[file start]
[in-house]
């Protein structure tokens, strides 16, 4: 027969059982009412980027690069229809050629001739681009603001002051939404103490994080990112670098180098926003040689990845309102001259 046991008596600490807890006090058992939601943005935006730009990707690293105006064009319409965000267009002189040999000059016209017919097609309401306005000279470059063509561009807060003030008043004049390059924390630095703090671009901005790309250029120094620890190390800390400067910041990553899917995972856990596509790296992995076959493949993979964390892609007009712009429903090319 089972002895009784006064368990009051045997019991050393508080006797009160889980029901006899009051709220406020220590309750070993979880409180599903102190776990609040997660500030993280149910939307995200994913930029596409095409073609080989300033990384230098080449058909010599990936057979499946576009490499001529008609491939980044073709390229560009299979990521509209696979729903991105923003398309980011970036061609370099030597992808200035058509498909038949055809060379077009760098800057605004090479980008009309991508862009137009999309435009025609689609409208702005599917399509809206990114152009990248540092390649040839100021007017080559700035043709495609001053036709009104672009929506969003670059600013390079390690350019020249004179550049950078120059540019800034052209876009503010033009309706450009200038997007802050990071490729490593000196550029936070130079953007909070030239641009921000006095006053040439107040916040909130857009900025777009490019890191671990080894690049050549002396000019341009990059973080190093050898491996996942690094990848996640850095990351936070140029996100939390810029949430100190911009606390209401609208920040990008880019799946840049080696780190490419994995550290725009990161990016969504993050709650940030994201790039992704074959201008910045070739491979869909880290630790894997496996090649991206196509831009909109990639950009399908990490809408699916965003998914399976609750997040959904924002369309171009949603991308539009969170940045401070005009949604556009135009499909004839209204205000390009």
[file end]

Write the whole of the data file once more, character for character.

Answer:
[in-house]
């Protein structure tokens, strides 16, 4: 027969059982009412980027690069229809050629001739681009603001002051939404103490994080990112670098180098926003040689990845309102001259 046991008596600490807890006090058992939601943005935006730009990707690293105006064009319409965000267009002189040999000059016209017919097609309401306005000279470059063509561009807060003030008043004049390059924390630095703090671009901005790309250029120094620890190390800390400067910041990553899917995972856990596509790296992995076959493949993979964390892609007009712009429903090319 089972002895009784006064368990009051045997019991050393508080006797009160889980029901006899009051709220406020220590309750070993979880409180599903102190776990609040997660500030993280149910939307995200994913930029596409095409073609080989300033990384230098080449058909010599990936057979499946576009490499001529008609491939980044073709390229560009299979990521509209696979729903991105923003398309980011970036061609370099030597992808200035058509498909038949055809060379077009760098800057605004090479980008009309991508862009137009999309435009025609689609409208702005599917399509809206990114152009990248540092390649040839100021007017080559700035043709495609001053036709009104672009929506969003670059600013390079390690350019020249004179550049950078120059540019800034052209876009503010033009309706450009200038997007802050990071490729490593000196550029936070130079953007909070030239641009921000006095006053040439107040916040909130857009900025777009490019890191671990080894690049050549002396000019341009990059973080190093050898491996996942690094990848996640850095990351936070140029996100939390810029949430100190911009606390209401609208920040990008880019799946840049080696780190490419994995550290725009990161990016969504993050709650940030994201790039992704074959201008910045070739491979869909880290630790894997496996090649991206196509831009909109990639950009399908990490809408699916965003998914399976609750997040959904924002369309171009949603991308539009969170940045401070005009949604556009135009499909004839209204205000390009």